A Guide on How to Give a Bed Bath


For someone who is weak or unable to get out of bed, a bed bath can be refreshing and soothing. It is also a good way to save energy for other activities and keep the skin in good condition.

Still, the idea of giving or receiving a bath for the first time can be intimidating. Remember, bathing is something we all do; there is no “right way,” or “wrong way”. These suggestions might help make both of you more comfortable.

Before You Start…

  • If pain is a concern, give pain medication and wait until it has had a chance to start working before beginning.
  • Take a moment to think or talk about ways to make bath time more pleasant.
    • Music?
    • Warm towels?
    • Favorite soaps or lotions?
    • Things to talk about – old memories, funny stories, something important?
  • Gather any supplies you might need before beginning. This will save you steps and time and help prevent falls.
  • Prevent chilling and protect privacy by keeping any areas that are not being washed covered with towels or soft blankets. A flat flannel sheet is a good choice.
  • Encourage the person receiving the bath to participate as much as possible.
  • Place a laundry bag or hamper close by.
  • Hold onto your sense of humor.
  • Ask your hospice nurse or home health aide for helpful tips and supplies.
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Giving a Bed Bath


  • warm water
  • basin
  • bath gel or other clean rinsing soap
  • wash cloths
  • towels
  • clean sheets
  • lotion
  • clean clothes

Fill a basin about 2/3 full with warm water and place on a table near the bed on the side you will work from first. Place a clean wash cloth in the basin.

  • If possible, adjust the bed to a comfortable working level. Adjust the head and foot to a comfortable level and lower the side rail.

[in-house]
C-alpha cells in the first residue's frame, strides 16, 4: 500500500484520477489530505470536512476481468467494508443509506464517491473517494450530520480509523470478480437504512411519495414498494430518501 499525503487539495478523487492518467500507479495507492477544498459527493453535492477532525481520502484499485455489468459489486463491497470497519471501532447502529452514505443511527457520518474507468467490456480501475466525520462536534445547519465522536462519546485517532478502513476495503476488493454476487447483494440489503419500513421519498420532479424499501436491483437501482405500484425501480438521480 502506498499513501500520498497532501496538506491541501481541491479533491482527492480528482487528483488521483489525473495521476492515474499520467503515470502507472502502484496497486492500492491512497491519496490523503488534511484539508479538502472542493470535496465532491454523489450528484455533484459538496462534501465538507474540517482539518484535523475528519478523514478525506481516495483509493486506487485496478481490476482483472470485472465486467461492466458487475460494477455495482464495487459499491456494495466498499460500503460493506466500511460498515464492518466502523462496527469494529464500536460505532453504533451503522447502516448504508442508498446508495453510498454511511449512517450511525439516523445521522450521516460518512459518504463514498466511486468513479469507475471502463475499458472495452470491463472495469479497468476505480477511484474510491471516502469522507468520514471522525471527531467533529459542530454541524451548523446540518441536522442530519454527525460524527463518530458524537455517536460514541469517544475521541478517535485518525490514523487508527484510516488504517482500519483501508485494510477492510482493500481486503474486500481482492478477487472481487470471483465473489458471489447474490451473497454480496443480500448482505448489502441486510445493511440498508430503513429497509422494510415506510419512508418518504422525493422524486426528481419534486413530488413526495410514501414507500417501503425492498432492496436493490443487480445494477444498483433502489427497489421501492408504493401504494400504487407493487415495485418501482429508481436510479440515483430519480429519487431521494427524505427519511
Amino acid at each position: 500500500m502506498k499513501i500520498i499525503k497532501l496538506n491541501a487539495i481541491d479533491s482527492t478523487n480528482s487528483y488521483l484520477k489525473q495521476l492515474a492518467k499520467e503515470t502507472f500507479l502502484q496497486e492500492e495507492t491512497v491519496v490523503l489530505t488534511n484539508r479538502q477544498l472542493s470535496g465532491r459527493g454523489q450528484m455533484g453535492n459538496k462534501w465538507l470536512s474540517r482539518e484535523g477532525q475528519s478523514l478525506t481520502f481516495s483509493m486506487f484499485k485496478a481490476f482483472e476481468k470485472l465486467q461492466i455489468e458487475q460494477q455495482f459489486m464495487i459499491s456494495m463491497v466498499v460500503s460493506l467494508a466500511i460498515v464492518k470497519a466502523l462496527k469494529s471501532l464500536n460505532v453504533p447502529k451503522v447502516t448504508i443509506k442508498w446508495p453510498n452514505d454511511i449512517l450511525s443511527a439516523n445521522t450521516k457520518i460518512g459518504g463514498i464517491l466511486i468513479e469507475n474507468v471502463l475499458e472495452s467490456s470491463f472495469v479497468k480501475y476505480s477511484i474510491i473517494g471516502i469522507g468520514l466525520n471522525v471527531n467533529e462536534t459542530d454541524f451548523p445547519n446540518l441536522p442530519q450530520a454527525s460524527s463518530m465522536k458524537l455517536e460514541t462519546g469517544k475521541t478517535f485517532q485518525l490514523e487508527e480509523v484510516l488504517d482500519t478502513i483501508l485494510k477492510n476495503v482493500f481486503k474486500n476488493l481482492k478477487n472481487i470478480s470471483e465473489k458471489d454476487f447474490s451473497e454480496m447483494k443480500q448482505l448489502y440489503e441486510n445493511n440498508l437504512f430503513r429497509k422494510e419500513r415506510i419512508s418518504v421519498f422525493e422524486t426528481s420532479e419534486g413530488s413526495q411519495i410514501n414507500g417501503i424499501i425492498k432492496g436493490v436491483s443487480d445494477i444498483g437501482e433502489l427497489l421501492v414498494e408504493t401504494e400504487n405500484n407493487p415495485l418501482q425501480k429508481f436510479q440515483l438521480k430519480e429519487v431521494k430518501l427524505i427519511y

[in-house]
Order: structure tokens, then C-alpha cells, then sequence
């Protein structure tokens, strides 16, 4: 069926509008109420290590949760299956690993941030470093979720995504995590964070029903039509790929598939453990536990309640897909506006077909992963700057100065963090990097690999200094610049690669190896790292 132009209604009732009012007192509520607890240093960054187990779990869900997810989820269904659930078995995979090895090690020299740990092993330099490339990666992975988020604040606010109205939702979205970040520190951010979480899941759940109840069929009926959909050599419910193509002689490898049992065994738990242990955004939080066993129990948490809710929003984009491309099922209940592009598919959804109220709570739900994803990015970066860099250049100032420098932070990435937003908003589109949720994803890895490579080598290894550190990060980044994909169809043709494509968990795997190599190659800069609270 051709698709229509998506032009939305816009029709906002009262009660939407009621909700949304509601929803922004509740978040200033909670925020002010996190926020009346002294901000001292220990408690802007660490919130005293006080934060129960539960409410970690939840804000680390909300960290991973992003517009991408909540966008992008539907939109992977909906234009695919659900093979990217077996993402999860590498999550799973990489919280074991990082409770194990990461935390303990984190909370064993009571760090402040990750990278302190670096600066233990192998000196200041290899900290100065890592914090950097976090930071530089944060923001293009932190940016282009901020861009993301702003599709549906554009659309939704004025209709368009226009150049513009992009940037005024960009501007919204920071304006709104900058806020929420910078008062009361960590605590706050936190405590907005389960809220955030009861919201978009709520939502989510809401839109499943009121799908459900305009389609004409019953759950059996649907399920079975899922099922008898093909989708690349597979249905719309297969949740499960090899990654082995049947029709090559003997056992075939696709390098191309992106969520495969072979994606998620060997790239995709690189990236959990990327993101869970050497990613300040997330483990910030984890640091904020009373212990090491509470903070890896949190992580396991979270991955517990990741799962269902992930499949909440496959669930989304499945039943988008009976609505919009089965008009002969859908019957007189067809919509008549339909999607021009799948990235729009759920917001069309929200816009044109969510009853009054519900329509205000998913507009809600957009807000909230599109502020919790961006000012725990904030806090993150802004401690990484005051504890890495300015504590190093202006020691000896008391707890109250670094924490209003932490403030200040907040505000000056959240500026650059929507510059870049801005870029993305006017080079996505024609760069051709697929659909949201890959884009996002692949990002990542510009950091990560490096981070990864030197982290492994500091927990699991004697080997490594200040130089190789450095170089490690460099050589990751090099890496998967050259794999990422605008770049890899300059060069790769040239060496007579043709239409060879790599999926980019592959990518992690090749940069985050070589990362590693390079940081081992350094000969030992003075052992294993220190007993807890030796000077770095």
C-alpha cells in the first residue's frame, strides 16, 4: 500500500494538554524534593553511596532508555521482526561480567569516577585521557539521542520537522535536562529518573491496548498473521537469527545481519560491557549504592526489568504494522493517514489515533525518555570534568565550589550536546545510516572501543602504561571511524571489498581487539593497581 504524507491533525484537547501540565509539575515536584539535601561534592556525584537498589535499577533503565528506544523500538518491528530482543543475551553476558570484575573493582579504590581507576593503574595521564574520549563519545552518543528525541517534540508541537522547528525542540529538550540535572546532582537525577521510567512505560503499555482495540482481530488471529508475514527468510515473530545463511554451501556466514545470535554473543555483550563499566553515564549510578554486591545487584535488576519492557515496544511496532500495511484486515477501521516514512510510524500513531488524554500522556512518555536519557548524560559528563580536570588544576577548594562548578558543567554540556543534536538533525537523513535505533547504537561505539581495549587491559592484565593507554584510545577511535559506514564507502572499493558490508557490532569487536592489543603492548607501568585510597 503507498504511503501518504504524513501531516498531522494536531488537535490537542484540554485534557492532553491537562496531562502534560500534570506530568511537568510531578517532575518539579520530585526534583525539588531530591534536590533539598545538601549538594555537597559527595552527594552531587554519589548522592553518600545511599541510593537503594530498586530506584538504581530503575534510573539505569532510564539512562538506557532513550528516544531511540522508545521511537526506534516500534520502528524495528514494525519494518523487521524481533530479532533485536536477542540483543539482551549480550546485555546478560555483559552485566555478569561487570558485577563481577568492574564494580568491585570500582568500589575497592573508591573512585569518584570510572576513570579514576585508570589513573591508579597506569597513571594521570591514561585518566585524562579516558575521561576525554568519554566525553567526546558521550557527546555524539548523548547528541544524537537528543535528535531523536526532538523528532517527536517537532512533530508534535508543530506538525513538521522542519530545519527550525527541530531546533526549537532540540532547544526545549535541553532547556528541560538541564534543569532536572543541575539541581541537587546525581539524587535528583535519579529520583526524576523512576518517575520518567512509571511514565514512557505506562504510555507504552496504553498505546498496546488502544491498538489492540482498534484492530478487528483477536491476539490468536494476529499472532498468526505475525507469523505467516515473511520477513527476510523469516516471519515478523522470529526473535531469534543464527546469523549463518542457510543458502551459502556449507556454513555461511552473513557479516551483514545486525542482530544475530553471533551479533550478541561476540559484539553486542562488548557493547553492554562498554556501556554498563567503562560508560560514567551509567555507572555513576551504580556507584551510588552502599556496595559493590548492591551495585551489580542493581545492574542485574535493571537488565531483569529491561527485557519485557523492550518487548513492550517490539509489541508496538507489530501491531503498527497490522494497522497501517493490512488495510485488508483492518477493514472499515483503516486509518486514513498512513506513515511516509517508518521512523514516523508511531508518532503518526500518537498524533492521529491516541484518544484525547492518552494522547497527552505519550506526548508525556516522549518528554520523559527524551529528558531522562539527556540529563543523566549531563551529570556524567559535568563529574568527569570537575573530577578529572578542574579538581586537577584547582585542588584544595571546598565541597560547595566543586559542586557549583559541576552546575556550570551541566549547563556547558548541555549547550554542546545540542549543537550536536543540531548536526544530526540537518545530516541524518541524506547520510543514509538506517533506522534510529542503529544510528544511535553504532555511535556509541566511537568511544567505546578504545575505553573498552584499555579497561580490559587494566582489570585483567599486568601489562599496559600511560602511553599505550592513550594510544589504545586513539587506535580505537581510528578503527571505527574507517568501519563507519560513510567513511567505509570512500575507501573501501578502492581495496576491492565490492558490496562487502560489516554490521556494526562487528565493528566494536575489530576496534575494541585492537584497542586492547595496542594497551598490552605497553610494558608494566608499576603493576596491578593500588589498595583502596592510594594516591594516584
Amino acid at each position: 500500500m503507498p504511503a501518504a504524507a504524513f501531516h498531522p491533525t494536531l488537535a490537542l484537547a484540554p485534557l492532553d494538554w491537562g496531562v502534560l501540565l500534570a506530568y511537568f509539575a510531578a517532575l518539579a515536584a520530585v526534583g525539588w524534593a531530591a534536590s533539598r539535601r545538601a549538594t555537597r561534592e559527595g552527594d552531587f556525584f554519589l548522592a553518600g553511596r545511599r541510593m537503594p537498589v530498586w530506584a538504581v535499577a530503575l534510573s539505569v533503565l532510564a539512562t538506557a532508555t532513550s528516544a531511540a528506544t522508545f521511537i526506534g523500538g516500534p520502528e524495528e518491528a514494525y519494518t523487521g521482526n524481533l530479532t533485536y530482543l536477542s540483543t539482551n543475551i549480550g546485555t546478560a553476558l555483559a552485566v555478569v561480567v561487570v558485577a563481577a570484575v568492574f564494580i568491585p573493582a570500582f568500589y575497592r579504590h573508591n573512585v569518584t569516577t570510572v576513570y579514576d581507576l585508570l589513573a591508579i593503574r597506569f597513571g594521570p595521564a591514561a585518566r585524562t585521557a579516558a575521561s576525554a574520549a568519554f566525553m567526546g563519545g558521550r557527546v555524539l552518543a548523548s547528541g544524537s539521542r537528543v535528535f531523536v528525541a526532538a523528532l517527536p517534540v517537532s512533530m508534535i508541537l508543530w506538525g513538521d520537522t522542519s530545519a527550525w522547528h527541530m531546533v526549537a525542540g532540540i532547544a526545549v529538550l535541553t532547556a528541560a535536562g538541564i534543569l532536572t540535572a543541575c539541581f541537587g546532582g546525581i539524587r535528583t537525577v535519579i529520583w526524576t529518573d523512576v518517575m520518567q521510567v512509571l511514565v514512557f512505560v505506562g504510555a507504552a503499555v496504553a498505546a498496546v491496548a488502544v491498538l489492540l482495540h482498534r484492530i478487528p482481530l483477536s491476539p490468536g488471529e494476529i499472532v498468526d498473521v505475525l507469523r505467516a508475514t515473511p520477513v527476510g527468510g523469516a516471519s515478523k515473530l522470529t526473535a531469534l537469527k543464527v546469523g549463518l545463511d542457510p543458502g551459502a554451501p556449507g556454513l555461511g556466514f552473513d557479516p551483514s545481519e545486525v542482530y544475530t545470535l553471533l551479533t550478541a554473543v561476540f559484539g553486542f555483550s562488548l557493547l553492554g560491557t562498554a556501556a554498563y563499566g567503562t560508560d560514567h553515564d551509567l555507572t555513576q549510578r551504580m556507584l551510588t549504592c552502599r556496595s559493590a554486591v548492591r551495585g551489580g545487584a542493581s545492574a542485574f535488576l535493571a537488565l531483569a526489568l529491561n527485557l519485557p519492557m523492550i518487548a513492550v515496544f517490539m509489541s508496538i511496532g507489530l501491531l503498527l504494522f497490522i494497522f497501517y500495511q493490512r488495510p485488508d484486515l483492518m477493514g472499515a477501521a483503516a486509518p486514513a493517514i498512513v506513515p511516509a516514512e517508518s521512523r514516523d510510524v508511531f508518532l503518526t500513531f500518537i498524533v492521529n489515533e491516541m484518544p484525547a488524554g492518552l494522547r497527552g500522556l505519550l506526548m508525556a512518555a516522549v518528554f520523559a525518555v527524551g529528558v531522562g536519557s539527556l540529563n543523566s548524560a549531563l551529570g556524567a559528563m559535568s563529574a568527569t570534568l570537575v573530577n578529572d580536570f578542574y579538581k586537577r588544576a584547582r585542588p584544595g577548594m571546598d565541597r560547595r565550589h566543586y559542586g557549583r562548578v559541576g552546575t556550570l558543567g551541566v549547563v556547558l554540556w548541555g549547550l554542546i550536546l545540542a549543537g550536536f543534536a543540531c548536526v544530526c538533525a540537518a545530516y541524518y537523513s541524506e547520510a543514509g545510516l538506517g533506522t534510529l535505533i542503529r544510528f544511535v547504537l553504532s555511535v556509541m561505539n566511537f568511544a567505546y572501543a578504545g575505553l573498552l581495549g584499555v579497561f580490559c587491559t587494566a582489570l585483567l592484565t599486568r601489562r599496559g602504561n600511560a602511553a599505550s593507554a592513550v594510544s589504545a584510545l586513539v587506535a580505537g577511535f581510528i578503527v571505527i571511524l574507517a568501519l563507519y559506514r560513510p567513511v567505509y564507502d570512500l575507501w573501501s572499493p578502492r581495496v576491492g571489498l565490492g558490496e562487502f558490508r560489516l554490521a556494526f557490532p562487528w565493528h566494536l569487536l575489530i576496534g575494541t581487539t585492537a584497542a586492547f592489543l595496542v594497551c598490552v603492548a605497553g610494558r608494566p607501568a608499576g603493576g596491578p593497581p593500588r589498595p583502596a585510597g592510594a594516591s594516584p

• Help the person move toward your side of the bed.
  • Begin with the face while the water is clean. Wash one area at a time – rinsing and drying thoroughly.
  • Remove the clothing from the upper body and cover with a towel or light blanket.
  • Wash the neck and upper body, rinse, pat dry and cover.
  • Support the arm with your hand under the elbow. Wash shoulder, armpit and arms using long circular strokes. Rinse, pat dry, and cover.
  • Wash the hand and gently clean under fingernails.
  • Repeat with the other arm and hand.
  • If the water has cooled, replace now with fresh warm water.
  • Remove clothing from the lower body. Keep covered with towels, sheet, or light blanket. Uncover only the area being washed.
  • Put a bath towel under the legs. Bend the knee and hold the leg with one arm.
  • Wash with long, light strokes, rinse, pat dry and cover. Wash, rinse and dry the foot. Repeat with the other leg and foot.
  • Help the person turn on his or her side facing away from you. Wash back and neck with light, long circular strokes. Rinse, pat dry, and cover. Apply lotion.
  • Place a towel underneath the buttocks and roll onto the back. Wash or assist the person you are caring for in washing the genital area. Rinse, pat dry, remove damp towels, and cover.
  • Apply lotion to skin or powder skin folds.
  • Apply deodorant.
  • Put on clean clothes and change the bed as needed.
  • Offer mouth care and help brushing or combing hair.
  • Lower the bed. Adjust the bed and pillows for comfort and raise any side rails.

Be sure to report any areas of concern to your hospice nurse as soon as possible.

Do not rub any reddened or discolored areas.

Learning New Care Skills

Just like any new skill, learning to assist someone else with hands-on personal care takes practice. Be patient with yourself. Ask lots of questions. Consider letting your hospice home health aides help out and share with you the lessons they have learned by caring for others. Remember not to do more than you feel safe doing. If you have any questions or worries, call your care team.

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